• fading up the PCM audio appended to the beginning of modified frames and fading down the PCM audio in the end of modified frames when segments are appended to the beginning of frames or fading down the PCM audio appended to the end of modified frames and fading up the PCM audio in the beginning of modified frames when segments are appended to the end of frames,
      • wherein the faded-up and faded-down modified PCM audio frames have a sequential order that is the same as the order of one of the one or more ordered sequences of the PCM audio frames or have a further sequential order, which sequential order is different from the order of one of the one or more ordered sequences of PCM audio frames, whereby the further sequential order has at least one discontinuity in its order with respect to the order of one of the one or more ordered sequences of PCM audio frames, and
    • overlapping and additively combining sequential pairs of faded-up and faded-down PCM audio in the sequence of faded-up and faded-down modified frames,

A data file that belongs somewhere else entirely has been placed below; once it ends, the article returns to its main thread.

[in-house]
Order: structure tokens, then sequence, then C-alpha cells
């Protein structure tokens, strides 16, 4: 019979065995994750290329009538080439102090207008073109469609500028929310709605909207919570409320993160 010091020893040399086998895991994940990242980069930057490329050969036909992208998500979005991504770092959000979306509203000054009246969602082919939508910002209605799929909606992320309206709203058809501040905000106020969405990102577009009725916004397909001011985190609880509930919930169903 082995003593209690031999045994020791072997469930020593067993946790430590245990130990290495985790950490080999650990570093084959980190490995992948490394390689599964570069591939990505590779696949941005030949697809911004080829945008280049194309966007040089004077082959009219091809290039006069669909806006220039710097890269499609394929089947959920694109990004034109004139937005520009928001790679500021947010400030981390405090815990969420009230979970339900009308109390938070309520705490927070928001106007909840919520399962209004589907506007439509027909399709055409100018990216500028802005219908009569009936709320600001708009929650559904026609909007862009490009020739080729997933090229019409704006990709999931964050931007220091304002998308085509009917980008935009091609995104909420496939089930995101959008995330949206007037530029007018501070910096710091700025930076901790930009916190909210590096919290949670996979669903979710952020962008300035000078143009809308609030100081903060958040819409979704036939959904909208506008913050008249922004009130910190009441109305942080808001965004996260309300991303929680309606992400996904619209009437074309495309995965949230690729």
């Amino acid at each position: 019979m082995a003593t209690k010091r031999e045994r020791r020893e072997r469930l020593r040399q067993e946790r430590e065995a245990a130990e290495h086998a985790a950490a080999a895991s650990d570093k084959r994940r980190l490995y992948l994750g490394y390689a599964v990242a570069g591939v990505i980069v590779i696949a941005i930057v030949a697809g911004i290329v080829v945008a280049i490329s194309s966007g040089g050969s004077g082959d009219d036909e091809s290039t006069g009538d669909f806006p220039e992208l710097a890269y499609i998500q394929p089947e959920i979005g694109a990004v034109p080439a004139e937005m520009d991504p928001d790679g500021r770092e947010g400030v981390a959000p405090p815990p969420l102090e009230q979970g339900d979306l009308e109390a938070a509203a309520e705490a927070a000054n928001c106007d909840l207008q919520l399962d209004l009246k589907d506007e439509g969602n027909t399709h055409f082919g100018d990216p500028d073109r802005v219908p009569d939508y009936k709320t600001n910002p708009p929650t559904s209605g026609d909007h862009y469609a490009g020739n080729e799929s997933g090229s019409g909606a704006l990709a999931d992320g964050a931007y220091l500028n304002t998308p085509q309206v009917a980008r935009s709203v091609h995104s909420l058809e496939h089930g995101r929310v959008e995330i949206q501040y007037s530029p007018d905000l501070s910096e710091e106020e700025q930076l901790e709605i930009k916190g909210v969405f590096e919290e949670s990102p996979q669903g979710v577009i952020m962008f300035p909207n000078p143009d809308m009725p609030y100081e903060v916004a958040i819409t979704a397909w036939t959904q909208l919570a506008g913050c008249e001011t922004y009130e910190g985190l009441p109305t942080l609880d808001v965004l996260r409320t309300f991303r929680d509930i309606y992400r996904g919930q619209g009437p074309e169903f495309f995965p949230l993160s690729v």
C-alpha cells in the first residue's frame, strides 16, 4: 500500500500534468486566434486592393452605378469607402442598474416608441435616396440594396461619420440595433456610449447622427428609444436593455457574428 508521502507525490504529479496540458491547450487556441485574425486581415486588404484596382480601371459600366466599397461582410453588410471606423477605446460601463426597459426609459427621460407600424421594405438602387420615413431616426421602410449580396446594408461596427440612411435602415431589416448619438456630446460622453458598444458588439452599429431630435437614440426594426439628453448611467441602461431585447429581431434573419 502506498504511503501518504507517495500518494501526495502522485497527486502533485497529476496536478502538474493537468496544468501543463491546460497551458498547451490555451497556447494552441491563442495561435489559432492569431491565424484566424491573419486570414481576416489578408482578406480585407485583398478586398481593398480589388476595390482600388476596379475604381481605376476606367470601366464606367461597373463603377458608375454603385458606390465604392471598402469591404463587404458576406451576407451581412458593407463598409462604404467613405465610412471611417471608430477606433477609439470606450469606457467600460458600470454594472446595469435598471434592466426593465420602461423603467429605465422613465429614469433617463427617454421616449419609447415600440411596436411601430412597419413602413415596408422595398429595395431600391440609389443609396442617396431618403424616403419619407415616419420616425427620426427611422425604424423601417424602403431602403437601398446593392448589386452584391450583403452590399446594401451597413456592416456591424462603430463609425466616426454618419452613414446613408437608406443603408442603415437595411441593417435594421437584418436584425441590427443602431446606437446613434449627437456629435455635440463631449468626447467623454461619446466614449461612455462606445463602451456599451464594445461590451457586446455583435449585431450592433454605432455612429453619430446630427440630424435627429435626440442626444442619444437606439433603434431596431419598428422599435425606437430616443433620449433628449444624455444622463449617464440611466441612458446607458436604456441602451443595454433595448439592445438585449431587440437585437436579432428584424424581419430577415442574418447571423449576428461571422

• whereby a further ordered sequence of PCM audio frames is provided in which consecutive pairs of PCM audio frames have a PCM audio crossfaded portion where the faded-up and faded-down PCM audio is overlapped and combined.

According to another receiver method of the present invention, a method for processing PCM audio, comprises

    • receiving modified PCM audio frames, wherein the modified frames were produced by processing one or more ordered sequences of PCM audio frames by appending to the beginning of frames, a segment of PCM audio that is substantially a replica of PCM audio in the end of the next preceding frame in an ordered sequence, or, to the end of frames, a segment of PCM audio that is substantially a replica of PCM audio in the beginning of the next following frame in an ordered sequence,
    • fading up the PCM audio appended to the beginning of modified frames and fading down the PCM audio in the end of modified frames when segments are appended to the beginning of frames or fading down the PCM audio appended to the end of modified frames and fading up the PCM audio in the beginning of modified frames when segments are appended to the end of frames,